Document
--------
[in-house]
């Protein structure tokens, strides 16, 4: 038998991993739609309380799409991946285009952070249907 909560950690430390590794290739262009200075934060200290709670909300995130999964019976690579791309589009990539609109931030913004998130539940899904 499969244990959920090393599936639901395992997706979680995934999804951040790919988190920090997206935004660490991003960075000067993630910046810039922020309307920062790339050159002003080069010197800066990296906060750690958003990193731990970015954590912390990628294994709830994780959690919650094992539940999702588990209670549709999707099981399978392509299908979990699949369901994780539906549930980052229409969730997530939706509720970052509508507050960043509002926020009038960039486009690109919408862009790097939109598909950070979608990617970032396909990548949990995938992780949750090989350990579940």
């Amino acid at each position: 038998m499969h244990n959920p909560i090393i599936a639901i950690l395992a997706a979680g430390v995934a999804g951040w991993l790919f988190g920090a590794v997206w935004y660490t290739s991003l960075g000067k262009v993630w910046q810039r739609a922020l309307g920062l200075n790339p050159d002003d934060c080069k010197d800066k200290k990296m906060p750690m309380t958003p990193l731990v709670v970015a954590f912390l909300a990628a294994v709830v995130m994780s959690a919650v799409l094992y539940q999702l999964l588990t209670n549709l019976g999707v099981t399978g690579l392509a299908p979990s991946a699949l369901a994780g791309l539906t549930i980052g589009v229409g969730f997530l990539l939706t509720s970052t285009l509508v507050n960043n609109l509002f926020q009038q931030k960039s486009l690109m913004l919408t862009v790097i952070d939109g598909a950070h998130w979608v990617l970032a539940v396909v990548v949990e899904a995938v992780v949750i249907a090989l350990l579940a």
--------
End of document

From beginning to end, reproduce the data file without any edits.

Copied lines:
[in-house]
């Protein structure tokens, strides 16, 4: 038998991993739609309380799409991946285009952070249907 909560950690430390590794290739262009200075934060200290709670909300995130999964019976690579791309589009990539609109931030913004998130539940899904 499969244990959920090393599936639901395992997706979680995934999804951040790919988190920090997206935004660490991003960075000067993630910046810039922020309307920062790339050159002003080069010197800066990296906060750690958003990193731990970015954590912390990628294994709830994780959690919650094992539940999702588990209670549709999707099981399978392509299908979990699949369901994780539906549930980052229409969730997530939706509720970052509508507050960043509002926020009038960039486009690109919408862009790097939109598909950070979608990617970032396909990548949990995938992780949750090989350990579940």
């Amino acid at each position: 038998m499969h244990n959920p909560i090393i599936a639901i950690l395992a997706a979680g430390v995934a999804g951040w991993l790919f988190g920090a590794v997206w935004y660490t290739s991003l960075g000067k262009v993630w910046q810039r739609a922020l309307g920062l200075n790339p050159d002003d934060c080069k010197d800066k200290k990296m906060p750690m309380t958003p990193l731990v709670v970015a954590f912390l909300a990628a294994v709830v995130m994780s959690a919650v799409l094992y539940q999702l999964l588990t209670n549709l019976g999707v099981t399978g690579l392509a299908p979990s991946a699949l369901a994780g791309l539906t549930i980052g589009v229409g969730f997530l990539l939706t509720s970052t285009l509508v507050n960043n609109l509002f926020q009038q931030k960039s486009l690109m913004l919408t862009v790097i952070d939109g598909a950070h998130w979608v990617l970032a539940v396909v990548v949990e899904a995938v992780v949750i249907a090989l350990l579940a």